For any gymnast, the chance to compete at an Olympics is a dream comes true.
When the Games are in your home city, the dream becomes an once-in-a-lifetime opportunity.
And this was the quest of Japanese trampolinist Tetsuya Sotomura.
In January 2020, Sotomura was pushing for a spot at the Tokyo Olympics.
And, at the age of 35, he decided that Tokyo 2020 would be his last event.
But the Games’ postponement until 2021 meant that Sotomura’s dream came to an end.
“Before Covid-19, I had decided to retire after the Tokyo Olympics,” Sotomura said.
“Now that the Olympics will be held in 2021, I had to think about these things and the expected result after one year.
“I didn’t think I would be happy with the result, so I chose to retire now.”
Sotomura competed at Beijing 2008, where he finished 4th, but a string of injuries prevented him from making it to London 2012 and Rio 2016.
So the chance to compete at one final Olympics was appealing.
But Sotomura knew he would not be able to hold on for another year.
Sotomura’s retirement meant that Tetsuya would not be able to match his gymnast father Koji’s feat of winning an Olympic medal (Koji won two bronze medals at the 1984 Olympics in Los Angeles).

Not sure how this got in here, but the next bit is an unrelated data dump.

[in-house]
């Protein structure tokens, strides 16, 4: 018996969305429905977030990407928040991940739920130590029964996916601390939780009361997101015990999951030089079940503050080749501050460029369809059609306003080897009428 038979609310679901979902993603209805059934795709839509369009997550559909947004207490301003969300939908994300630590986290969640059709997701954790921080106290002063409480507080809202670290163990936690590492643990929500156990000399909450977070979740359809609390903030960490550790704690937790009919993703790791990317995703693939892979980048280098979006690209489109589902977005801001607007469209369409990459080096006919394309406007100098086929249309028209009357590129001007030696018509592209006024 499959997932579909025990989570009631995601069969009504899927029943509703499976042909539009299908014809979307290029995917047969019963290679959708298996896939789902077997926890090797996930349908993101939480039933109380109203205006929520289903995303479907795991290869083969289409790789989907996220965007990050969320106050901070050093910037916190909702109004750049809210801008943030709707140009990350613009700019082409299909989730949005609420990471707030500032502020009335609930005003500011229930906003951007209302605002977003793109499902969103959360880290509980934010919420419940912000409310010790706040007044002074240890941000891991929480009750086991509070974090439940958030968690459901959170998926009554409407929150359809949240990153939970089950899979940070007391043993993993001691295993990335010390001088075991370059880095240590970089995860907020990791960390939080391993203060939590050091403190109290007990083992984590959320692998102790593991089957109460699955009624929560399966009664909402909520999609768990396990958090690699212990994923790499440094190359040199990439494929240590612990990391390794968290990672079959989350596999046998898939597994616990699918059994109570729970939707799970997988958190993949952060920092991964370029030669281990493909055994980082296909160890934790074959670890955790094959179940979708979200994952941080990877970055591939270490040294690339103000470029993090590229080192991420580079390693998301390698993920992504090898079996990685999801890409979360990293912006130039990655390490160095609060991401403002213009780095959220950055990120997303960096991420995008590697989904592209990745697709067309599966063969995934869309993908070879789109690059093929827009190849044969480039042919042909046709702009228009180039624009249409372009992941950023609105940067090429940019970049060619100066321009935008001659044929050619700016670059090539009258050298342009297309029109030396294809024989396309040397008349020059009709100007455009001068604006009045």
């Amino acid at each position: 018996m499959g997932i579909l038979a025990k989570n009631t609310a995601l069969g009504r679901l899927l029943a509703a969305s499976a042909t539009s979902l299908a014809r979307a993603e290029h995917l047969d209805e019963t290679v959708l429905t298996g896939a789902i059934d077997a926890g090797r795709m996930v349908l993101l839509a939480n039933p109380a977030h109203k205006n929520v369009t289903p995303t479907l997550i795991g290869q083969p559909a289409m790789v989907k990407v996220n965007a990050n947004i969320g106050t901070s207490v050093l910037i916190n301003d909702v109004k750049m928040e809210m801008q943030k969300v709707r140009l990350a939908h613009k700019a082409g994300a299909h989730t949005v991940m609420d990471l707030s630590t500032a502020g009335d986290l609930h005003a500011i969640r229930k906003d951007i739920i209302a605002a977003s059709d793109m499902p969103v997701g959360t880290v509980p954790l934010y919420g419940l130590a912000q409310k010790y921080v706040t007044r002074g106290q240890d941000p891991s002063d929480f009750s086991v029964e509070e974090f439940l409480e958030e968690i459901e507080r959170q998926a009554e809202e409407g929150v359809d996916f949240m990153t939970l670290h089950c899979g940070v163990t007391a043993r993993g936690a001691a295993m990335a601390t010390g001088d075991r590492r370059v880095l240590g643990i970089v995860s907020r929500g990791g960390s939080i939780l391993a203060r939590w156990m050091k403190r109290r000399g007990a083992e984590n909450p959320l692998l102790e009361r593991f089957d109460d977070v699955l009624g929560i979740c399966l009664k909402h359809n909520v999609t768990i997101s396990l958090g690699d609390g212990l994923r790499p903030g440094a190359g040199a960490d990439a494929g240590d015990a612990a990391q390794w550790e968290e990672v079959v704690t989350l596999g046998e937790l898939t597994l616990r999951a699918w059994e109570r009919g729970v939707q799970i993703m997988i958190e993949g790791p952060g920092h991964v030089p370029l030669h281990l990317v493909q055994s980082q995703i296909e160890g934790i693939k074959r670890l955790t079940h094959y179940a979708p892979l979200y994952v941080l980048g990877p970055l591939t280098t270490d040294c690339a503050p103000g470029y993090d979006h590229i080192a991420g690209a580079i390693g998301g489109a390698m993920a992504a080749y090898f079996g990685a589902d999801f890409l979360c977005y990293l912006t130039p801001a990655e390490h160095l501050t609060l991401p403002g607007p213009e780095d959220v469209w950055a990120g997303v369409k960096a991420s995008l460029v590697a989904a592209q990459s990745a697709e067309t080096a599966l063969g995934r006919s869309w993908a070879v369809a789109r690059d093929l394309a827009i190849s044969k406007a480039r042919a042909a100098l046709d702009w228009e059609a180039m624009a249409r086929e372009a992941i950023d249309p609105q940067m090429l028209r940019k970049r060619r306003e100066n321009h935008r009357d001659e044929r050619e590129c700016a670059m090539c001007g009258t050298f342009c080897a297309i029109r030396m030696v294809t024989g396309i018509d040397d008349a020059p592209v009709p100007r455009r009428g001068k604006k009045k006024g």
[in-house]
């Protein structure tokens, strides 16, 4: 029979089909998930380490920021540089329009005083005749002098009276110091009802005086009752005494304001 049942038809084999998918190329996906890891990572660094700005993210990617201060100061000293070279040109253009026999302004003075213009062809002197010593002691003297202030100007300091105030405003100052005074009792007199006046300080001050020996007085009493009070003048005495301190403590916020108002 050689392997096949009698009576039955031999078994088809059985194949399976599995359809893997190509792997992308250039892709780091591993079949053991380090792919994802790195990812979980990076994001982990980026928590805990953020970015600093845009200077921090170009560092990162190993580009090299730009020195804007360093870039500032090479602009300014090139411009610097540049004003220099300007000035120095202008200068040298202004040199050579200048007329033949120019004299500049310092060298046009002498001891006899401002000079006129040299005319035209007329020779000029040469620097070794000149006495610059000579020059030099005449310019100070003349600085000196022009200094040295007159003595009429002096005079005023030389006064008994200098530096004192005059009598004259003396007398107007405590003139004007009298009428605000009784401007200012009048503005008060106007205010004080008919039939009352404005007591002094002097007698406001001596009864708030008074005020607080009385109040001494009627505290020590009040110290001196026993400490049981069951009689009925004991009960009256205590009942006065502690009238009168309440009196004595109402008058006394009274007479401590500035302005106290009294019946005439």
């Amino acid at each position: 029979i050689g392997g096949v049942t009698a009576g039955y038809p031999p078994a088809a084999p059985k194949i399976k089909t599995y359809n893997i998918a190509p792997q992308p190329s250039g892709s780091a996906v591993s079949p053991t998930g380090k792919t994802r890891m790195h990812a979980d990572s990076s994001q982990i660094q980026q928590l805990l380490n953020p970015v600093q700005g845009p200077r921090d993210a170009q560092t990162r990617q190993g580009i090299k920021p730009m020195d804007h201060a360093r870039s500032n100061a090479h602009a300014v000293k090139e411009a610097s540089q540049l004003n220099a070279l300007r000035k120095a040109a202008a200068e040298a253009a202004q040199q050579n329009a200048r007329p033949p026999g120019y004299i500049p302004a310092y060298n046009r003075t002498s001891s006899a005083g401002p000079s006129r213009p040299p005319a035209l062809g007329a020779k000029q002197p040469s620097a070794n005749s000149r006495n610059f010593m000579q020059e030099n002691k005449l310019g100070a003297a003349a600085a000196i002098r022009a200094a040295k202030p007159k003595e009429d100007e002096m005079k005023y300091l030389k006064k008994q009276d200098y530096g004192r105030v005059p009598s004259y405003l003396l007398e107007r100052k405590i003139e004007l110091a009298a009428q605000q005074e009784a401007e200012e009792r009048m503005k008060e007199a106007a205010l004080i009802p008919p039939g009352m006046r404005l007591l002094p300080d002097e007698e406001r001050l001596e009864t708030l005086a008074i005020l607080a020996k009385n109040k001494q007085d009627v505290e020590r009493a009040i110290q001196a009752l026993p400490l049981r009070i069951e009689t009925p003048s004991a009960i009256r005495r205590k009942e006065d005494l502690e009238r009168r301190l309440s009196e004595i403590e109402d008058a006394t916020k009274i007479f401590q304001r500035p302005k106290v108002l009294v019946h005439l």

“Of course my wife and my family hoped that I would go into the Olympics and they support me, so (they) are a little sad I retired,” said Sotomura.
“But they are in a hard situation with corona, so I am happy I can support them.”
During his career, Sotomura has received many accolades, including world championship titles.
So it is unsurprising that the 35-year-old is happy with his accomplishments in gymnastics.
With synchronised trampoline partner Yasuhiro Ueyama, Sotomura won world titles in 2007 and 2009.
He then partnered with Masaki Ito to claim the synchronised bronze in 2010.
And he was part of Japan’s gold medal-winning men’s team at the 2011 World Championships.
Sotomura says “Life is all about timing” and that the pandemic has made it even more important to focus on the future.
He is sharing his experiences and knowledge with others through Airbnb’s athlete experiences programme and he has started a trampoline centre.
He also hopes to create a company that will promote trampolining in Japan and beyond.
His Olympic dream may have ended, but Sotomura has more to fulfil.
“I think I have a dream now, so I don’t miss (trampolining). I can see the future, so now I am happy.”
“I am going to make my dreams come true one by one,” he added.